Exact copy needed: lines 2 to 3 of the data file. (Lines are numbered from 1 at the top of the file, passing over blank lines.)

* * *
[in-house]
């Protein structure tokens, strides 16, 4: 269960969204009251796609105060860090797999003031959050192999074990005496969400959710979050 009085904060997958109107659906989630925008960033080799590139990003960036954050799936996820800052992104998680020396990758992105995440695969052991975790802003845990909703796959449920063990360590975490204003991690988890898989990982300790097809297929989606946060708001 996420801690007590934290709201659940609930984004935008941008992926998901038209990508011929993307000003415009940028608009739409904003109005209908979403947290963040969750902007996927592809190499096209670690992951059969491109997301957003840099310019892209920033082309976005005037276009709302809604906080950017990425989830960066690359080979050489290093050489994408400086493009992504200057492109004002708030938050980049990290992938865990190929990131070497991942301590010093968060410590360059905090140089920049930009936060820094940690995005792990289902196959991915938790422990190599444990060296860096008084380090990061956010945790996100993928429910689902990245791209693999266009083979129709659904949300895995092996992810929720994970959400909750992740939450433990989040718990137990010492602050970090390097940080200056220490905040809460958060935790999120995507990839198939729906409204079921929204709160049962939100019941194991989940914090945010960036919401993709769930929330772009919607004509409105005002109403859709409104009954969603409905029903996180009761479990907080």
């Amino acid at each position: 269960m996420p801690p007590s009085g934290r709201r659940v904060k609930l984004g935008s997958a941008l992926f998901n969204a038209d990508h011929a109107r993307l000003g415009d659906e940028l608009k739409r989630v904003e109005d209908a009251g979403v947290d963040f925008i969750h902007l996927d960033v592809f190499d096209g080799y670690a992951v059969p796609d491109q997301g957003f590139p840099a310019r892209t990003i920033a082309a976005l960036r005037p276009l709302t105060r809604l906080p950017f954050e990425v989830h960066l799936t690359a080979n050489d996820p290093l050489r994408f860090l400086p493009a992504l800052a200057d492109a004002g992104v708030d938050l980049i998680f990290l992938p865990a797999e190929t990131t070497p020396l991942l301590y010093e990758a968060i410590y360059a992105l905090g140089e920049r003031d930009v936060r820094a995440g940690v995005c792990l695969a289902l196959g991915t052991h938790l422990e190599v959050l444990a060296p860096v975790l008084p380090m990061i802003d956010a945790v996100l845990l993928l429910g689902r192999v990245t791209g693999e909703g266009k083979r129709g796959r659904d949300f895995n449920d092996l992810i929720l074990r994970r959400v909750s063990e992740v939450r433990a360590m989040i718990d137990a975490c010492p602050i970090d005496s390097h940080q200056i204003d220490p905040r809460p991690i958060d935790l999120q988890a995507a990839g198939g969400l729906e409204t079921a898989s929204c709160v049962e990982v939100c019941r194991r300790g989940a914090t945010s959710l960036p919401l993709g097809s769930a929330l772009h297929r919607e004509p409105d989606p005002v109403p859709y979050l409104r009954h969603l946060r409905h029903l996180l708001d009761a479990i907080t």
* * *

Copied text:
């Protein structure tokens, strides 16, 4: 269960969204009251796609105060860090797999003031959050192999074990005496969400959710979050 009085904060997958109107659906989630925008960033080799590139990003960036954050799936996820800052992104998680020396990758992105995440695969052991975790802003845990909703796959449920063990360590975490204003991690988890898989990982300790097809297929989606946060708001 996420801690007590934290709201659940609930984004935008941008992926998901038209990508011929993307000003415009940028608009739409904003109005209908979403947290963040969750902007996927592809190499096209670690992951059969491109997301957003840099310019892209920033082309976005005037276009709302809604906080950017990425989830960066690359080979050489290093050489994408400086493009992504200057492109004002708030938050980049990290992938865990190929990131070497991942301590010093968060410590360059905090140089920049930009936060820094940690995005792990289902196959991915938790422990190599444990060296860096008084380090990061956010945790996100993928429910689902990245791209693999266009083979129709659904949300895995092996992810929720994970959400909750992740939450433990989040718990137990010492602050970090390097940080200056220490905040809460958060935790999120995507990839198939729906409204079921929204709160049962939100019941194991989940914090945010960036919401993709769930929330772009919607004509409105005002109403859709409104009954969603409905029903996180009761479990907080």
């Amino acid at each position: 269960m996420p801690p007590s009085g934290r709201r659940v904060k609930l984004g935008s997958a941008l992926f998901n969204a038209d990508h011929a109107r993307l000003g415009d659906e940028l608009k739409r989630v904003e109005d209908a009251g979403v947290d963040f925008i969750h902007l996927d960033v592809f190499d096209g080799y670690a992951v059969p796609d491109q997301g957003f590139p840099a310019r892209t990003i920033a082309a976005l960036r005037p276009l709302t105060r809604l906080p950017f954050e990425v989830h960066l799936t690359a080979n050489d996820p290093l050489r994408f860090l400086p493009a992504l800052a200057d492109a004002g992104v708030d938050l980049i998680f990290l992938p865990a797999e190929t990131t070497p020396l991942l301590y010093e990758a968060i410590y360059a992105l905090g140089e920049r003031d930009v936060r820094a995440g940690v995005c792990l695969a289902l196959g991915t052991h938790l422990e190599v959050l444990a060296p860096v975790l008084p380090m990061i802003d956010a945790v996100l845990l993928l429910g689902r192999v990245t791209g693999e909703g266009k083979r129709g796959r659904d949300f895995n449920d092996l992810i929720l074990r994970r959400v909750s063990e992740v939450r433990a360590m989040i718990d137990a975490c010492p602050i970090d005496s390097h940080q200056i204003d220490p905040r809460p991690i958060d935790l999120q988890a995507a990839g198939g969400l729906e409204t079921a898989s929204c709160v049962e990982v939100c019941r194991r300790g989940a914090t945010s959710l960036p919401l993709g097809s769930a929330l772009h297929r919607e004509p409105d989606p005002v109403p859709y979050l409104r009954h969603l946060r409905h029903l996180l708001d009761a479990i907080t």